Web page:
The lymphatic system is often associated with cancer treatment and recovery. This system is responsible for collecting the fluid and proteins that build up in the body tissues. It then transports them back into the blood. It also has important roles in immune function and fighting infection. A series of very fine lymph collectors start from just under the skin and carry the fluid through larger and deeper vessels. There is no pump for the lymphatic system, so fluid moves mainly due to pressure changes and muscle activity.
Damage to the lymphatic system due to cancer treatments is the most common cause of lymphoedema, called secondary lymphoedema. However, some people are born with an inadequate lymphatic system. This is called primary lymphoedema and is much less common.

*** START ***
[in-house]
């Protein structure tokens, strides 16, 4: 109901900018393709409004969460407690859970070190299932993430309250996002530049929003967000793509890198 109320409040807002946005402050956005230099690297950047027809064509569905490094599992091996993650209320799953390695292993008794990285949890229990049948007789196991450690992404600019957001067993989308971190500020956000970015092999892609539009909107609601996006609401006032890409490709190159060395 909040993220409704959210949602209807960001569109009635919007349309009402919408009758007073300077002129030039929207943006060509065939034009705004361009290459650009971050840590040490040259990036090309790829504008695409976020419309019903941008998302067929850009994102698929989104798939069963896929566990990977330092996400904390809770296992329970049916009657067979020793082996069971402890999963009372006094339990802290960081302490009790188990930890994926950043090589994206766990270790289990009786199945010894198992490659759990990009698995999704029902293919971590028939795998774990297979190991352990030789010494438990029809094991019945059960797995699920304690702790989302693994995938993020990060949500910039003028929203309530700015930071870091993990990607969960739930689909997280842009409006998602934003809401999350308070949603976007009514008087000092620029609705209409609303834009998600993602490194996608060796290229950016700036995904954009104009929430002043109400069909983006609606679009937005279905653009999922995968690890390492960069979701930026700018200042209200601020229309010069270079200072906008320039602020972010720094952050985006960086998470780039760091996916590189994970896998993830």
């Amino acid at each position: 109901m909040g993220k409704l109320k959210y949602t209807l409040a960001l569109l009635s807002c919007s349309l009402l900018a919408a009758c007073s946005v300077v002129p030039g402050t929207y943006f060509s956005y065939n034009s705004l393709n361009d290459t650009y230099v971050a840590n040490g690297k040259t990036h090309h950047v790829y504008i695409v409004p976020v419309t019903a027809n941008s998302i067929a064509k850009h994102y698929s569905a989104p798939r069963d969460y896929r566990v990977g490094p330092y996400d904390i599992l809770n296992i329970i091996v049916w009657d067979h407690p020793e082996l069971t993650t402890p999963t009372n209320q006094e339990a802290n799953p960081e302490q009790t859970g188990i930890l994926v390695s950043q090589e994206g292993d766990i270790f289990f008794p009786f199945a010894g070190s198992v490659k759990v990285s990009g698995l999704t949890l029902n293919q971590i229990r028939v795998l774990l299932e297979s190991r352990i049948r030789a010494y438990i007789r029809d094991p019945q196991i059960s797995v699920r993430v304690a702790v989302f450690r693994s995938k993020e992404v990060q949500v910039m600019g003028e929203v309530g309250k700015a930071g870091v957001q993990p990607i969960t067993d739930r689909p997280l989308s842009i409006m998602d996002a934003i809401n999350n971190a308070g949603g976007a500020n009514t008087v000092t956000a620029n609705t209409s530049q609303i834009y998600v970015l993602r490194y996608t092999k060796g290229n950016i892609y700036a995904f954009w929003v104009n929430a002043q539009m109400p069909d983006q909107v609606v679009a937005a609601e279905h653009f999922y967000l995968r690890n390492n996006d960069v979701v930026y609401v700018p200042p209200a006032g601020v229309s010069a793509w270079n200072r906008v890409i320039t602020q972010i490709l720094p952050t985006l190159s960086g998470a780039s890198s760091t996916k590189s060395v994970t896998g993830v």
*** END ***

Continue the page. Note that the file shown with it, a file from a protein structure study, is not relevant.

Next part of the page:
Lymphoedema following Cancer Surgery
Secondary lymphoedema after cancer surgery often affects one limb, ie. the arm on the side of the breast removed. More commonly lymphoedema develops after removing large amounts of lymph nodes, but can occur after removing very few. Removing lymph nodes on both sides can cause swelling on both sides of the body. Early symptoms can include a feeling of heaviness in the limb and mild swelling that resolves at night. However, this will often progress into a more pronounced swelling. If left untreated the swelling can increase and thicken (fibrose) and impact quality of life. After progression to the permanent swelling stage, swelling is not curable. However, therapy can minimise it’s effects and progression.
How to treat Lymphoedema:
- Manual Lymphatic drainage (Lymphatic massage)
- Wearing a garment
- Looking after your skin
At Central Lakes Physio we can provide lymphoedema therapy, Vicky has been trained using the Vodder technique through Klose training and is also a Pinc and Steel Cancer Rehabilitation provider.